Bill Callison’s article, Charging Order Exclusivity: A Pragmatic Approach to Olmstead v. Federal Trade Commission, recently came out on SSRN and should be available soon in Volume 66 of The Business Lawyer. Callison’s article reviews the Olmstead court’s analysis of charging orders for single-member LLCs and suggests how the court should analyze charging orders for multi-member LLCs.
Background. In Olmstead the FTC won a judgment against Olmstead, and then obtained an order allowing it to execute on Olmstead’s member interest in his single-member Florida LLC, including his right to vote and control the LLC. Olmstead v. FTC, 44 So. 3d 76 (Fla. 2010). By executing on all of Olmstead’s member rights, the FTC could cause the LLC to make distributions, liquidate the LLC, or take other actions.
Florida’s LLC Act gives a judgment creditor of an LLC member the right to obtain a charging order against the member’s LLC interest. Olmstead contended that the charging order remedy was exclusive and provided the only way for a judgment creditor to reach the member-debtor’s interest in the LLC.
A charging order requires that any LLC distributions payable to the member be paid instead to the creditor.Fla. Stat. § 608.433(4). A charging order does not require the LLC to make any specific distributions, so if the FTC were limited to having a charging order, it might not receive distributions or any other value from Olmstead’s rights in the LLC for a very long time. Very, very long.
Olmstead Decision. The Florida Supreme Court pointed out that the LLC Act’s charging order provision was nonexclusive on its face, and ruled that the FTC could execute on Olmstead’s full member interest. “[W]e hold that a court may order a judgment debtor to surrender all right, title, and interest in the debtor’s single-member LLC to satisfy an outstanding judgment.” Olmstead, 44 So. 3d at 83.
The Olmstead decision has received a lot of attention. It reduces the asset-protection usefulness of single-member LLCs, and it is from the highest court of a populous state with large centers of commerce. And many states have LLC acts with charging order provisions that, like Florida’s, lack exclusivity language. E.g., Wash. Rev. Code § 25-15-255; N.Y. Ltd. Liab. Co. Law § 607 (McKinney 2007).
As Callison points out, Olmstead leaves several questions unanswered. Is the court’s holding limited to single-member LLCs, i.e., would the result have been the same if Olmstead’s LLC had other members? How is “single member” interpreted? For example, should an LLC with two spouses as the only members be treated as a single member LLC? If the Olmstead result applies to multiple-member LLCs, to what extent can the members’ operating agreement limit the rules that would otherwise apply to a judgment creditor’s rights?
The Olmstead court saw the charging order as a special remedy, responsive to the basic principle of Section 608.433(1): “Unless otherwise provided in the articles of organization or operating agreement, an assignee of a limited liability company interest may become a member only if all members other than the member assigning the interest consent.” This is the “pick-your-partner” principle, which is integral to partnership and limited partnership law and is a part of most partnership and limited partnership statutes. But because in a single-member LLC no other member’s consent is necessary to admit an assignee as a member, the court saw no need for the charging order to be the only remedy available to the judgment creditor.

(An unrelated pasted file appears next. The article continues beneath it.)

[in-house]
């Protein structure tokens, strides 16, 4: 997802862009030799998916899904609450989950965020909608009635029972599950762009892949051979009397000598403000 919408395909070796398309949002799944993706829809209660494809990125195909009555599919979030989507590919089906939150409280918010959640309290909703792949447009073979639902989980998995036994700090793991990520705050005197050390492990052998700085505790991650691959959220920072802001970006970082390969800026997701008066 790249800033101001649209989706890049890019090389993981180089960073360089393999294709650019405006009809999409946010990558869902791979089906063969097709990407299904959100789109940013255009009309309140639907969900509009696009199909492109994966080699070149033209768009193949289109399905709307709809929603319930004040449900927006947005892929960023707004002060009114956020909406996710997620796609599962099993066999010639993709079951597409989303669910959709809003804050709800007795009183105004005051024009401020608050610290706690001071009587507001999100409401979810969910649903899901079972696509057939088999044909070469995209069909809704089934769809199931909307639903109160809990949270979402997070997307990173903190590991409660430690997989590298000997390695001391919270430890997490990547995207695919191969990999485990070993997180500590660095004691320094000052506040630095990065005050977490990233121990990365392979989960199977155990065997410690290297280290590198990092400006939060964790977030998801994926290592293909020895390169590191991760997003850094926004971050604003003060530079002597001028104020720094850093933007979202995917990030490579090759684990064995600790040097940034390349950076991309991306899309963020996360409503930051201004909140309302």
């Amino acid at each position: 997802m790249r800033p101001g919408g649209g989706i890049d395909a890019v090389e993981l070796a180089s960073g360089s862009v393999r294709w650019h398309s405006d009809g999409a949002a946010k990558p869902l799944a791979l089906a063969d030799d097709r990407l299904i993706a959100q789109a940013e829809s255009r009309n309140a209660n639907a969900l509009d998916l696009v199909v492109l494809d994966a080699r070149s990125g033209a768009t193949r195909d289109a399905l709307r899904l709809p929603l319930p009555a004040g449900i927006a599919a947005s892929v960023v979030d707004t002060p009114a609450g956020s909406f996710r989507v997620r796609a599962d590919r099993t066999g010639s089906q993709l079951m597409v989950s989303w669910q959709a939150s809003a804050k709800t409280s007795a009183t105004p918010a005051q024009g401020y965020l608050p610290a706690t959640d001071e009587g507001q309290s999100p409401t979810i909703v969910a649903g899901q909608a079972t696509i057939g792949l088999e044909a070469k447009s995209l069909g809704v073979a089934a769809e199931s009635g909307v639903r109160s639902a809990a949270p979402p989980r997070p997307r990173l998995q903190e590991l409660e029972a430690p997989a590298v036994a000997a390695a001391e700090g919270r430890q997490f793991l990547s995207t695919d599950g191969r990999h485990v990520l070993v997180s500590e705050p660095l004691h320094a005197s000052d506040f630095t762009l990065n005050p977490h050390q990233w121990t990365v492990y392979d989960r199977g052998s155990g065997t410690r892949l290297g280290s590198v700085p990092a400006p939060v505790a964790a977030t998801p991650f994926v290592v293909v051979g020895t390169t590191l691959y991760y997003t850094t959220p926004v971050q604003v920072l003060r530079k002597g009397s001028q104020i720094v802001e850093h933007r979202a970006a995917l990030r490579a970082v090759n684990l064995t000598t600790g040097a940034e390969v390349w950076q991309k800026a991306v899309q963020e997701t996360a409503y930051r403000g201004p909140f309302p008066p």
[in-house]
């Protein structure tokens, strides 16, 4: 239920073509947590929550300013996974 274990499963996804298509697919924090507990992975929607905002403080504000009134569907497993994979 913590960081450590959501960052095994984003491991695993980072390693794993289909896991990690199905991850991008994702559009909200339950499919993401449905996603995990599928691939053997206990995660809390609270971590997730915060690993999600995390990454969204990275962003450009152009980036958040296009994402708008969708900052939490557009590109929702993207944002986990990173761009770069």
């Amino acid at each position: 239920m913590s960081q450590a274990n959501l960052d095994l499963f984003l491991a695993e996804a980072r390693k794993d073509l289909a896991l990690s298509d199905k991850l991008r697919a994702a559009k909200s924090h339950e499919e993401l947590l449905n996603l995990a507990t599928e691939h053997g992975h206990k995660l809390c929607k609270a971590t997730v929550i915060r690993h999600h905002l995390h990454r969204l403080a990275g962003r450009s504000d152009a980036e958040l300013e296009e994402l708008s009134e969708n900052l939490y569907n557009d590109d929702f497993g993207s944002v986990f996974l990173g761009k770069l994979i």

The court also examined Florida’s general and limited partnership statutes. Both expressly provide that the charging order on a partnership interest is the judgment creditor’s exclusive remedy. Fla. Stat. §§ 620.8504, § 620.1703. As a matter of statutory interpretation, the presence of exclusivity in the partnership charging order statutes and the lack of such a provision in the LLC Act supported the conclusion that the LLC charging order was not intended by the legislature to be exclusive. Olmstead, 44 So. 3d at 82.
Extrapolation. How should the Florida court rule when a charging order case involves a multi-member LLC? Callison notes that the default rules of Florida’s LLC Act include pick-your-partner principles, and concludes that there should be a rebuttable presumption that charging orders are exclusive. Callison, supra, at 12. He proposes that in single-member LLCs, and in multiple-member LLCs whose operating agreement allows complete transferability of interests, the presumption would be overcome and the charging order would not be the exclusive creditor’s remedy. Id. at 12-13.
Callison also proposes a similar rebuttable presumption for incorporation into LLC statutes, using statutory language such as:
Charging orders are the exclusive remedy by which a member’s judgment creditors can reach the member’s interests in the company; provided, however, that if the judgment creditor can demonstrate that all or any part of the member’s interest in the company can be assigned by the member to a third party without the other members’ consent, then the charging order shall not be an exclusive remedy with respect to such freely assignable interest.
Id. at 20. This is an interesting approach – an attempt to pragmatically balance the policies of implementing “pick your partner” principles against the goal of providing judgment creditors with reasonable remedies.